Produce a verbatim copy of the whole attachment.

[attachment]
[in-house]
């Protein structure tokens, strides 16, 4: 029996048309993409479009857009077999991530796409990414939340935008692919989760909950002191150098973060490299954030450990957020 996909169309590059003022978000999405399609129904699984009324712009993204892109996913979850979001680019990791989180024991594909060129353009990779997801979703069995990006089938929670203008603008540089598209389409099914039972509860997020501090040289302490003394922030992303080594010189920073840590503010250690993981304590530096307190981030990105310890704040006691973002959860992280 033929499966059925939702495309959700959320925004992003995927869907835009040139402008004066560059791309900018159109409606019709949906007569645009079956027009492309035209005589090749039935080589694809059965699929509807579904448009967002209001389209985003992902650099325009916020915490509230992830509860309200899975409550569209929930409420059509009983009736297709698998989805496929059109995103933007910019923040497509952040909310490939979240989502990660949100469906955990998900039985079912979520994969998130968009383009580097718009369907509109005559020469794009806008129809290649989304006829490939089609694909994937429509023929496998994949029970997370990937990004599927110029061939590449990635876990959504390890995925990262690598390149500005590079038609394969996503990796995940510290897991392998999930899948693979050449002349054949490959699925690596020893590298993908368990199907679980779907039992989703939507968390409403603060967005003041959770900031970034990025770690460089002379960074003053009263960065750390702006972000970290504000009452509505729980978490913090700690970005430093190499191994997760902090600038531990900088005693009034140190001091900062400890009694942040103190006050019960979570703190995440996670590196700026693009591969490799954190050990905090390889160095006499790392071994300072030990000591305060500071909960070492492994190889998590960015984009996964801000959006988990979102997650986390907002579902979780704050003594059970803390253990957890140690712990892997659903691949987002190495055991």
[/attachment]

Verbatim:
[in-house]
């Protein structure tokens, strides 16, 4: 029996048309993409479009857009077999991530796409990414939340935008692919989760909950002191150098973060490299954030450990957020 996909169309590059003022978000999405399609129904699984009324712009993204892109996913979850979001680019990791989180024991594909060129353009990779997801979703069995990006089938929670203008603008540089598209389409099914039972509860997020501090040289302490003394922030992303080594010189920073840590503010250690993981304590530096307190981030990105310890704040006691973002959860992280 033929499966059925939702495309959700959320925004992003995927869907835009040139402008004066560059791309900018159109409606019709949906007569645009079956027009492309035209005589090749039935080589694809059965699929509807579904448009967002209001389209985003992902650099325009916020915490509230992830509860309200899975409550569209929930409420059509009983009736297709698998989805496929059109995103933007910019923040497509952040909310490939979240989502990660949100469906955990998900039985079912979520994969998130968009383009580097718009369907509109005559020469794009806008129809290649989304006829490939089609694909994937429509023929496998994949029970997370990937990004599927110029061939590449990635876990959504390890995925990262690598390149500005590079038609394969996503990796995940510290897991392998999930899948693979050449002349054949490959699925690596020893590298993908368990199907679980779907039992989703939507968390409403603060967005003041959770900031970034990025770690460089002379960074003053009263960065750390702006972000970290504000009452509505729980978490913090700690970005430093190499191994997760902090600038531990900088005693009034140190001091900062400890009694942040103190006050019960979570703190995440996670590196700026693009591969490799954190050990905090390889160095006499790392071994300072030990000591305060500071909960070492492994190889998590960015984009996964801000959006988990979102997650986390907002579902979780704050003594059970803390253990957890140690712990892997659903691949987002190495055991």